Newly optimistic, biotech investors weigh lessons of sector’s downturn

Newly optimistic, biotech investors weigh lessons of sector’s downturn

  15 Jan 2024

The J.P. Morgan Healthcare Conference, a yearly temperature taker for the biotechnology industry, had a different feel in 2024.

For the first time in awhile, young drugmakers and their backers were optimistic the sector’s downturn might finally be over. An improving macroeconomic picture, combined with a recent run of dealmaking, has led many to hope investors may again see biotech as a worthy bet.

“This event is always the canary in the coal mine for the year,” said Andreesen Horowitz general partner Jorge Conde. “This year, we have a happy canary.”

Yet underneath the optimism remain concerns the rebound may be short lived. Private funding rounds and initial public offerings are still difficult for biotech companies to pull off. Early technologies aren’t getting the same support they were three years ago. Among nearly a dozen investors and executives interviewed by BioPharma Dive, all expect changes in how biotechs are built and that industry layoffs, which regularly made headlines last year, will continue.

An election and geopolitical conflict could also bring uncertainty for a sector already defending itself against drug pricing legislation and an aggressive Federal Trade Commission. The Federal Reserve, which has signaled interest rate cuts, may still surprise markets, too.

”There’s a lot of stuff going on in the world that no one in this room really can control,” said Kristina Burow, a managing director at Arch Venture Partners. “2024 is probably going to be a roller coaster.”

The new funding climate

Investors interviewed at the meeting were hesitant to make predictions on biotech initial public offerings, which have dropped dramatically since their 2021 peak, according to BioPharma Dive data. While there were some signs of market momentum last year, each spurt of IPO activity quickly lapsed into longer dry spells.

There were a few big winners in 2023. Radiopharmaceuticals developer RayzeBio went public and was quickly acquired by Bristol Myers Squibb. Companies with drug candidates in testing, like Neumora Therapeutics and Structure Therapeutics, were rewarded with lucrative offerings and a climbing share price.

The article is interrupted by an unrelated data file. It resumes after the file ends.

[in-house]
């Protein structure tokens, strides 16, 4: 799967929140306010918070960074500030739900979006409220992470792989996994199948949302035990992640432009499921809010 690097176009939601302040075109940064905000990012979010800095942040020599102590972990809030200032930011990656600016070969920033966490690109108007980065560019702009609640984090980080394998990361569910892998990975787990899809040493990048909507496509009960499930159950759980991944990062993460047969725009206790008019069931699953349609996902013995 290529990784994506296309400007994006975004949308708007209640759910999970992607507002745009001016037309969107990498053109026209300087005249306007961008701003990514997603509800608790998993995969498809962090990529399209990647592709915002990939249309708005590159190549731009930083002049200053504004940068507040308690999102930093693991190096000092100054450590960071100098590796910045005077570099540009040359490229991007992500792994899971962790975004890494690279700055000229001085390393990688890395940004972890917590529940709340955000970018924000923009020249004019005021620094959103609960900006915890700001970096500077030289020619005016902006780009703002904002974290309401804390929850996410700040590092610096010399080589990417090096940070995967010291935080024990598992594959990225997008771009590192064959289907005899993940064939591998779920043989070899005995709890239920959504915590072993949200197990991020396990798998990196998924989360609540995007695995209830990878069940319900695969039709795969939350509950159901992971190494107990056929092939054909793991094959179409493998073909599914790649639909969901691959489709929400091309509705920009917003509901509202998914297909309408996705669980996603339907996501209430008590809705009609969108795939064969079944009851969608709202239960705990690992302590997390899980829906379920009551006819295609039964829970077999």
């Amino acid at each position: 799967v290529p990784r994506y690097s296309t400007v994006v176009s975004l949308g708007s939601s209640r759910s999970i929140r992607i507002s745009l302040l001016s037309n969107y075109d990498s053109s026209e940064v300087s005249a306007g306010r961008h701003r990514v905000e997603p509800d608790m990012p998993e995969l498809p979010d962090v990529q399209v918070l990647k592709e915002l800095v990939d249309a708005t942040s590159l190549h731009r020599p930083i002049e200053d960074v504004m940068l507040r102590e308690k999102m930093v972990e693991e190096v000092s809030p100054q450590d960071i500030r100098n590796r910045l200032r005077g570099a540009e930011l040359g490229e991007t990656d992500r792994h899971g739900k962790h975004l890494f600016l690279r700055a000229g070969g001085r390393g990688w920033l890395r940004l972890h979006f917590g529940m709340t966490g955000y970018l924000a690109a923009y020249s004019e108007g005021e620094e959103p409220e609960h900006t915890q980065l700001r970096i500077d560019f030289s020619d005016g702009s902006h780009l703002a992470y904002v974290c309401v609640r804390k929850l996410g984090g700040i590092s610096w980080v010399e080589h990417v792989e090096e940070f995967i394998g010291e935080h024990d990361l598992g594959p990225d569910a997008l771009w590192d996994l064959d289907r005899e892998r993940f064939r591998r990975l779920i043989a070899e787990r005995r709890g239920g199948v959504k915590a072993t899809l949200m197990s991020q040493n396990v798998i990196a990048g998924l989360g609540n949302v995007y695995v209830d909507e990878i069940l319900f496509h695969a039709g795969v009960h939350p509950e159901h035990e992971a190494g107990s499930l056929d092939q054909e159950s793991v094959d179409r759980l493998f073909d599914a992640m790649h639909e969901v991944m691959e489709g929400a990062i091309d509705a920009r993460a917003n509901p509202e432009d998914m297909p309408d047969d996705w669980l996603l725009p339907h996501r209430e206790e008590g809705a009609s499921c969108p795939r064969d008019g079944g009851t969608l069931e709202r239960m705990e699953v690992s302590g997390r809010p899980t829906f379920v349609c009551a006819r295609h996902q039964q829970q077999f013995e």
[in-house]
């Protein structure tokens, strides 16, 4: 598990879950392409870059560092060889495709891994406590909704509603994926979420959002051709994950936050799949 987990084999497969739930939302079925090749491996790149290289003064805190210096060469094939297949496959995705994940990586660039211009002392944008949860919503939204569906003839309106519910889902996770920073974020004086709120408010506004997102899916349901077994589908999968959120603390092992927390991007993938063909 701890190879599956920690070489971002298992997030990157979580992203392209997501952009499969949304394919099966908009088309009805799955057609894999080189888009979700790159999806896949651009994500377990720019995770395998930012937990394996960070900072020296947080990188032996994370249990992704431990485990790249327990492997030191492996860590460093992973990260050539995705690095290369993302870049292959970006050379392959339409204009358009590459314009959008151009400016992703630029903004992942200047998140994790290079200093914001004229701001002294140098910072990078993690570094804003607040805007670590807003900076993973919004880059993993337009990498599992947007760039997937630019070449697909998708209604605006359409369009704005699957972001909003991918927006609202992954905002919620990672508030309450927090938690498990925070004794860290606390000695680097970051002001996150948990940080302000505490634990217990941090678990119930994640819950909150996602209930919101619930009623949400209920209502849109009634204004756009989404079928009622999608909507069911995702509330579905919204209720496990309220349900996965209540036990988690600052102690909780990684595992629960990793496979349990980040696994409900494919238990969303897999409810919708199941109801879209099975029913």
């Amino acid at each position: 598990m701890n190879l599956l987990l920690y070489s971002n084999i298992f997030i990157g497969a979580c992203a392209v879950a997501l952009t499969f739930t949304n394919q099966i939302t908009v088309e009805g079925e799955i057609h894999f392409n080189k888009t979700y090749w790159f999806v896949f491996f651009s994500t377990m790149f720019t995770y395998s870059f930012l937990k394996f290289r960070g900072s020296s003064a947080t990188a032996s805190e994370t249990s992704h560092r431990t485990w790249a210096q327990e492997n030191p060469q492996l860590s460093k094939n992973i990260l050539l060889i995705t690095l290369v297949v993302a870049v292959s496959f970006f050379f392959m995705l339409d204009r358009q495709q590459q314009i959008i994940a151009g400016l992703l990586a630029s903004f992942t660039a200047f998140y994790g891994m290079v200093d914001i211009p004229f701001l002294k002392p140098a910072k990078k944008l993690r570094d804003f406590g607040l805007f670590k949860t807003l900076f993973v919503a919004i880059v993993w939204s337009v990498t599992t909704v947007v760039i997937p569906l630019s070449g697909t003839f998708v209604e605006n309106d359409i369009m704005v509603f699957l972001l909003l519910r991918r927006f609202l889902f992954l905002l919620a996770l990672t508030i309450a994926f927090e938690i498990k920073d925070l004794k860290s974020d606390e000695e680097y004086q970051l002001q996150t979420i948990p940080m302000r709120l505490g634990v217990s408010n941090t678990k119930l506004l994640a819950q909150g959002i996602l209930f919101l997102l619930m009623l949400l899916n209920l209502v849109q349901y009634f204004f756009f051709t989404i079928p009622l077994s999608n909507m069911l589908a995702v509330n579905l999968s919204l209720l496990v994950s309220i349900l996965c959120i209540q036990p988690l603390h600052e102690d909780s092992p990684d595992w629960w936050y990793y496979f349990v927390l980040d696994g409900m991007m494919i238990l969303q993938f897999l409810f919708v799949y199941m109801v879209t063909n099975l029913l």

Overall, however, performance was mixed and IPOs were few. Public investor demand appears limited to more advanced companies, making the road to an IPO for earlier-stage startups harder.

“We’re still optimistic on companies, but the trading dynamic hasn’t been great,” said Carlo Rizzuto, a managing director at Versant Ventures, which invested in RayzeBio.

Private investors also appeared to shy away from backing so-called drugmaking platforms, which saw large drops in funding totals. And later funding rounds were harder for companies that raised Series A rounds but hadn’t hit key milestones yet. Gone are the days of a quick pivot from a Series A to a “crossover” round and subsequent IPO.

“People with a platform that is five years away from the clinic, that’s just not going to fly in this environment whatsoever,” said Christiana Bardon, a co-managing director of MPM BioImpact. “But if you have a Phase 2 asset that’s coming into the clinic for a great indication, you’re going to do fine.”

Building differently

Platform companies will still exist and win investor backing, of course. But they’re now being more tailored to the moment, investors say.

During the height of biotech’s bull run a few years ago, billions of dollars were going to companies built with such broad ambitions. They were staffed with high-powered management teams and hired hundreds of employees to build out technology they claimed could support many drugs across many diseases. “That’s because things were frothy,” says former Alnylam Pharmaceuticals CEO John Maraganore, now a consultant and adviser to startups. “Companies got overbuilt.”

That frothy environment led investors to provide what a16z’s Conde described as “R&D funding with public capital.”

“You’re putting your phone on ‘Do Not Disturb’” and saying “you’re not going to hear from me for awhile,” he added. In the meantime, share prices — and the broader market — deteriorated.

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